MARTHA ACKMANN

When Being Globally Positioned Doesn't Hit The Spot

May 15, 2017
A Sunoco road map of Boston, Mass.
photolibrarian / Creative Commons

For many drivers, GPS is the greatest thing since unleaded gas, anti-lock brakes and cup holders. But for commentator Martha Ackmann, not so much.

Toni Stone meeting her idol, boxer Joe Louis, c.1949.
MINNESOTA HISTORICAL SOCIETY  / CREATIVE COMMONS

The Red Sox open the season Monday against the Pittsburgh Pirates. Fans will head to Fenway for the 2:05 p.m. first pitch. Commentator Martha Ackmann says one of baseball's greatest fans was a player you've probably never heard of. 

Unsung Women Who Pushed The Bounds In Space

Mar 8, 2017
Visiting the space center as invited guests of STS-63 Pilot Eileen Collins in 1995 are seven members of the Mercury 13 (from left): Gene Nora Jessen, Wally Funk, Jerrie Cobb, Jerri Truhill, Sarah Ratley, Myrtle Cagle and Bernice Steadman.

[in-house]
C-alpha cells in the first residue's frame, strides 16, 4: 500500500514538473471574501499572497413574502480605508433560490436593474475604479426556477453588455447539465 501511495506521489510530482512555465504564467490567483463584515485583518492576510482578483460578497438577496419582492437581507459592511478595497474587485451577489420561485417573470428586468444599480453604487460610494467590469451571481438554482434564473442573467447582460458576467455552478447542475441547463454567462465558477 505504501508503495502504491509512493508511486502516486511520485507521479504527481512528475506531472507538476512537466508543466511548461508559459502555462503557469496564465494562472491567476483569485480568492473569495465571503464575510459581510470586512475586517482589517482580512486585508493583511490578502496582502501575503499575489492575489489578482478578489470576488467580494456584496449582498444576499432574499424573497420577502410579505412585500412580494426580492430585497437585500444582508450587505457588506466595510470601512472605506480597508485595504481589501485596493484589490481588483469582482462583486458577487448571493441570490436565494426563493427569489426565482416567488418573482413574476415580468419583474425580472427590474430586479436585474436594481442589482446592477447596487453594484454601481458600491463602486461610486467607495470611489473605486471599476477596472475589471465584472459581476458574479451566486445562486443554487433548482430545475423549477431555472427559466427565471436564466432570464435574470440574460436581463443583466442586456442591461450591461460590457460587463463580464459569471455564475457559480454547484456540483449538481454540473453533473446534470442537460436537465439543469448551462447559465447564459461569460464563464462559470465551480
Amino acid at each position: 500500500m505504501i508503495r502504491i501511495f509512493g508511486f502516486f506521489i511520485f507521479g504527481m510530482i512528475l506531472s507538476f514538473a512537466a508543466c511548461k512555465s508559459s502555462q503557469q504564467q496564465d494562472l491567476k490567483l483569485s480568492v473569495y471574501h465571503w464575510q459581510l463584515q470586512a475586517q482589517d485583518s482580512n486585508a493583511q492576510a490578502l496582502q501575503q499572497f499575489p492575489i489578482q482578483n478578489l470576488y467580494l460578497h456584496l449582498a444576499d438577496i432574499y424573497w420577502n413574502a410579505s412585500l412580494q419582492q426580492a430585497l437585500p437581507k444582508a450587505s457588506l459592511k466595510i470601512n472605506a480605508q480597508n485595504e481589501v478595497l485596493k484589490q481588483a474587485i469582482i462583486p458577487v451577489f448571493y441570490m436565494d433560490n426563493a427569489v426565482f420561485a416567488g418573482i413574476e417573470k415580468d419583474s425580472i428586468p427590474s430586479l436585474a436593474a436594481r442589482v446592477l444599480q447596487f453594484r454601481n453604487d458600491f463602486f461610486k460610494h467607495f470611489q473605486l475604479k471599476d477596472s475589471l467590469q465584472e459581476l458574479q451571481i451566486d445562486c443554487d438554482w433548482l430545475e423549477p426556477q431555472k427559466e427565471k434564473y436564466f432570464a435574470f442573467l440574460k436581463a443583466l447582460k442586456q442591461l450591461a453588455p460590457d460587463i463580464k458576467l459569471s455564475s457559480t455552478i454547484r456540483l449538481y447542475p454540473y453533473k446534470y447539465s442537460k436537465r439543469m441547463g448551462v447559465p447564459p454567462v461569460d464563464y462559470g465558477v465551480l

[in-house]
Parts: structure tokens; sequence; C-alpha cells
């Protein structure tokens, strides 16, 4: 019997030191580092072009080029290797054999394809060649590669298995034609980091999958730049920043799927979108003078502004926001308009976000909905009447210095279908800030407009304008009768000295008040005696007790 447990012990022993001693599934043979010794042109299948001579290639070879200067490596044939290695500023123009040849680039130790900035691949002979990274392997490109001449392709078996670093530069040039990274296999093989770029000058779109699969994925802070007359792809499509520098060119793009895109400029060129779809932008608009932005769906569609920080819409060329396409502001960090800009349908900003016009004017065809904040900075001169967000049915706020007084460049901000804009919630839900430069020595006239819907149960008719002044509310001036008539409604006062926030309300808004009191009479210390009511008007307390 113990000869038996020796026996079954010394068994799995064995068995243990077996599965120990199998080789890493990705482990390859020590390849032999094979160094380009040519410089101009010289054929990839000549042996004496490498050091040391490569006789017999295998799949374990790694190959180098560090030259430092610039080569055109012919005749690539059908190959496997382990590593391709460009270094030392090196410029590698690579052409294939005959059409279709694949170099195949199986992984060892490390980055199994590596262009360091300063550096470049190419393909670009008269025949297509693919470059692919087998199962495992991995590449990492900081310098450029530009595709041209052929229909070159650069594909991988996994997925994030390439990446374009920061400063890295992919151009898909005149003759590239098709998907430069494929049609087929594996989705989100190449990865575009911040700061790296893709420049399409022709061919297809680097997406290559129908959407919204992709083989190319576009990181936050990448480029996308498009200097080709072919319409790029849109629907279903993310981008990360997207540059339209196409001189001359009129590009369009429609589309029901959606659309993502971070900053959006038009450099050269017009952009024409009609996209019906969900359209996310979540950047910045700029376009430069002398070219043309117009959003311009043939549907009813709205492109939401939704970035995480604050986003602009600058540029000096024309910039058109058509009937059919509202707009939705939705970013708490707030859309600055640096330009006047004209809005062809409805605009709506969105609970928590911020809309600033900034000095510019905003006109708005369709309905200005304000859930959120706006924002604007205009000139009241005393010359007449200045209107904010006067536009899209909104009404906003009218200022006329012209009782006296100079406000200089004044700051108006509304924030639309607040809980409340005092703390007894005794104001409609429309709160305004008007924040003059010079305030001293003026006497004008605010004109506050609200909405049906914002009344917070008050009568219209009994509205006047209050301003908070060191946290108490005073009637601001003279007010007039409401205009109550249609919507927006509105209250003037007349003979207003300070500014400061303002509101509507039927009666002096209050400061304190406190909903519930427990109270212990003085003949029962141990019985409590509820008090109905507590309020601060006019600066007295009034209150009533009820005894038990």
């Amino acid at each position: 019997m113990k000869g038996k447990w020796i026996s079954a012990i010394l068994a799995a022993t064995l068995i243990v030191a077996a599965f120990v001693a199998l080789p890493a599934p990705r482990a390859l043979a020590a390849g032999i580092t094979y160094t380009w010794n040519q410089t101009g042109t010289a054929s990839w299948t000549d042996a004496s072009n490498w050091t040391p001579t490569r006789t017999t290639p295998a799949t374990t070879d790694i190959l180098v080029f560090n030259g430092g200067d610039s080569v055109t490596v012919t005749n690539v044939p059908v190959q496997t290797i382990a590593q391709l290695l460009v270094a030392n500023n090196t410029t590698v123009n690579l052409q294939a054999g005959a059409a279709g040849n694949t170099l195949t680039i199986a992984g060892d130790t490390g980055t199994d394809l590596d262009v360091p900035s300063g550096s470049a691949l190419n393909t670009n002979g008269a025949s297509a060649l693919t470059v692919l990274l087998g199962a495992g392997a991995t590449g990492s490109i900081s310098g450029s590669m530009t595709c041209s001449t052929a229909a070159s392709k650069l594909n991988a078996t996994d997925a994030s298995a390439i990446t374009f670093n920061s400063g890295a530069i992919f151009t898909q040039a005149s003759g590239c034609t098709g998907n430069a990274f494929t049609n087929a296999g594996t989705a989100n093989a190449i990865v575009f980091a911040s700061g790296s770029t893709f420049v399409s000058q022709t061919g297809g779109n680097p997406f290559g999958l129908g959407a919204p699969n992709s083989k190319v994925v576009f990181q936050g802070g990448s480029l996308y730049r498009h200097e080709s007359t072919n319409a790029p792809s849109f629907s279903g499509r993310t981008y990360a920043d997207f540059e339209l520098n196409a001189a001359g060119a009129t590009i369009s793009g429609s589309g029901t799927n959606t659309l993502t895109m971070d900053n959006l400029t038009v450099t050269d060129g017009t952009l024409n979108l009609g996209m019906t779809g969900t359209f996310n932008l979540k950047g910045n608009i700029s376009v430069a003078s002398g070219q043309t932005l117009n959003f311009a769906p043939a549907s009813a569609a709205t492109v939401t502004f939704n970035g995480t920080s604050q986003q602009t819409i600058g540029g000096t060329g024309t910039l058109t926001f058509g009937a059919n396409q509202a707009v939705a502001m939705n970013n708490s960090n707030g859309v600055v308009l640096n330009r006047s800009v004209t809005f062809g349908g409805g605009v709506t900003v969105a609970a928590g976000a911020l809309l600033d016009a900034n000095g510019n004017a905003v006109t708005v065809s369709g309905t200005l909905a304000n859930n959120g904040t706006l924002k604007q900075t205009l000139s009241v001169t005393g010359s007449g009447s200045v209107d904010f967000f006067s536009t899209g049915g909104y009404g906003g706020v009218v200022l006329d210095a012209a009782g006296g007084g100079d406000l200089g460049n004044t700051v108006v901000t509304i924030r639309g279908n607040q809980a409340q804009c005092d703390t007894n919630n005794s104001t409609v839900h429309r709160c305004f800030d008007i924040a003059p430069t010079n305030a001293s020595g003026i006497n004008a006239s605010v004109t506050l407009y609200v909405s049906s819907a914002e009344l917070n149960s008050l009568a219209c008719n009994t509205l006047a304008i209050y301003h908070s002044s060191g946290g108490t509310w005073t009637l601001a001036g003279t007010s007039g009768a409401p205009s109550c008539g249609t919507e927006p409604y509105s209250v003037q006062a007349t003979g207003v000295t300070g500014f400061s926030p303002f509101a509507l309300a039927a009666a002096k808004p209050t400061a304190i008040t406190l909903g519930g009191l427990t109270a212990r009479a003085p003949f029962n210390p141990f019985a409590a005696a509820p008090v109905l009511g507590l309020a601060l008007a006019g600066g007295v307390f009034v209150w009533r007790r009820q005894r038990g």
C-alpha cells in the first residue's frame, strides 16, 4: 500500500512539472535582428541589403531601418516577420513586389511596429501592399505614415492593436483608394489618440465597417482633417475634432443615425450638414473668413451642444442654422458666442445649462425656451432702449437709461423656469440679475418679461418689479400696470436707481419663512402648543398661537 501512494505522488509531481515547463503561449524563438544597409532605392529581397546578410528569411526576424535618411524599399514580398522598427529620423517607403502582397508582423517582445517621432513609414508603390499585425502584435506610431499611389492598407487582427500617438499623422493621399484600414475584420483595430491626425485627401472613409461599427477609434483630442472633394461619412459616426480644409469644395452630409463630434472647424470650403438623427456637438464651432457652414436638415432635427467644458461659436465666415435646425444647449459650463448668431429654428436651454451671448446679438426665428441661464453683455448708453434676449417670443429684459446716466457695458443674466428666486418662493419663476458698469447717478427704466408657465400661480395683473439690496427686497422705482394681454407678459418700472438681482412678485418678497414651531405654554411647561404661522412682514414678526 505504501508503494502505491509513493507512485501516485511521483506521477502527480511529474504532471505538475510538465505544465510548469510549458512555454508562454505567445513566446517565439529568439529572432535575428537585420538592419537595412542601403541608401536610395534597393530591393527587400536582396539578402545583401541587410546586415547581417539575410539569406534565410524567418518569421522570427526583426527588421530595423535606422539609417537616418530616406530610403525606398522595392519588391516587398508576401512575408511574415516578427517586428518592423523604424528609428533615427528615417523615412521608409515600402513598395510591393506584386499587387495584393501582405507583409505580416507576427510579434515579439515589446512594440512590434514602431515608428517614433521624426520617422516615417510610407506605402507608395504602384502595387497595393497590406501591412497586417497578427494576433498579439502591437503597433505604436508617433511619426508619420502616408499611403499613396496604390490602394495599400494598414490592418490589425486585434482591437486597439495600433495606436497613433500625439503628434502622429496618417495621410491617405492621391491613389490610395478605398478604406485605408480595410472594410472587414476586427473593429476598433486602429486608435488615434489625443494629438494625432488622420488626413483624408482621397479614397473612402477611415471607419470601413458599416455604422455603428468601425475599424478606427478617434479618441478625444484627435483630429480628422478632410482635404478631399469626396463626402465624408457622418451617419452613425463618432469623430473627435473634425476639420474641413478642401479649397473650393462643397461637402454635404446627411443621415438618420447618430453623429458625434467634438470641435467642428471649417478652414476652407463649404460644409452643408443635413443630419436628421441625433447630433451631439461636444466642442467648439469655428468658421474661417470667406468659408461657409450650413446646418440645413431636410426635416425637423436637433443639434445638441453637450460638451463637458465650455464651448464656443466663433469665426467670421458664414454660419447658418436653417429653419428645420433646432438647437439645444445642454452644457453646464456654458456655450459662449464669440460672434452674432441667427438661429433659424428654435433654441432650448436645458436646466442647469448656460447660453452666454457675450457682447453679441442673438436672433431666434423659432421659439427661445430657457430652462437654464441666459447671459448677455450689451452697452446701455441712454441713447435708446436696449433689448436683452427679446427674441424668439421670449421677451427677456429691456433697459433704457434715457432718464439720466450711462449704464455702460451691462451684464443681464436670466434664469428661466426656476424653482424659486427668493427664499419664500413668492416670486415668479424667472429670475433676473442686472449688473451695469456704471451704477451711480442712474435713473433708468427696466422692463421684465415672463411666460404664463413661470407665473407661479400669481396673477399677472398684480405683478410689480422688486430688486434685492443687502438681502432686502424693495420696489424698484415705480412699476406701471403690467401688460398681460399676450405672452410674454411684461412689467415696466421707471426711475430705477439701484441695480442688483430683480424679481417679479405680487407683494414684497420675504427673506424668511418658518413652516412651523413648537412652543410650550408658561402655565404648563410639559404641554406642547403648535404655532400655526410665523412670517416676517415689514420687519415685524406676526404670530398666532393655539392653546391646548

NASA / Creative Commons

The toy company LEGO recently announced it would release a new line of plastic figures immortalizing the women of NASA. The new NASA set will feature astronauts Sally Ride and Mae Jemison, as well as computer scientist Margaret Hamilton, astronomer Nancy Grace Roman — and mathematician Katherine Johnson of Hidden Figures fame. Commentator and author Martha Ackmann says, as laudable as the Lego’s move is, she’s got some advice.

Keep going.

Items Left At Emily Dickinson's Grave

Dec 9, 2016
A note found near Emily Dickinson's tombstone.
Martha Ackmann

Emily Dickinson, the great American poet, was born December 10, 1830. Commentator and author Martha Ackmann lives a few miles up the road from Dickinson’s Amherst home, and often takes walks around town, planning her route to include a stop at Dickinson’s grave in West Cemetery -- behind the Mobil station. What draws her attention is the tombstone, and also what's been left on and around it.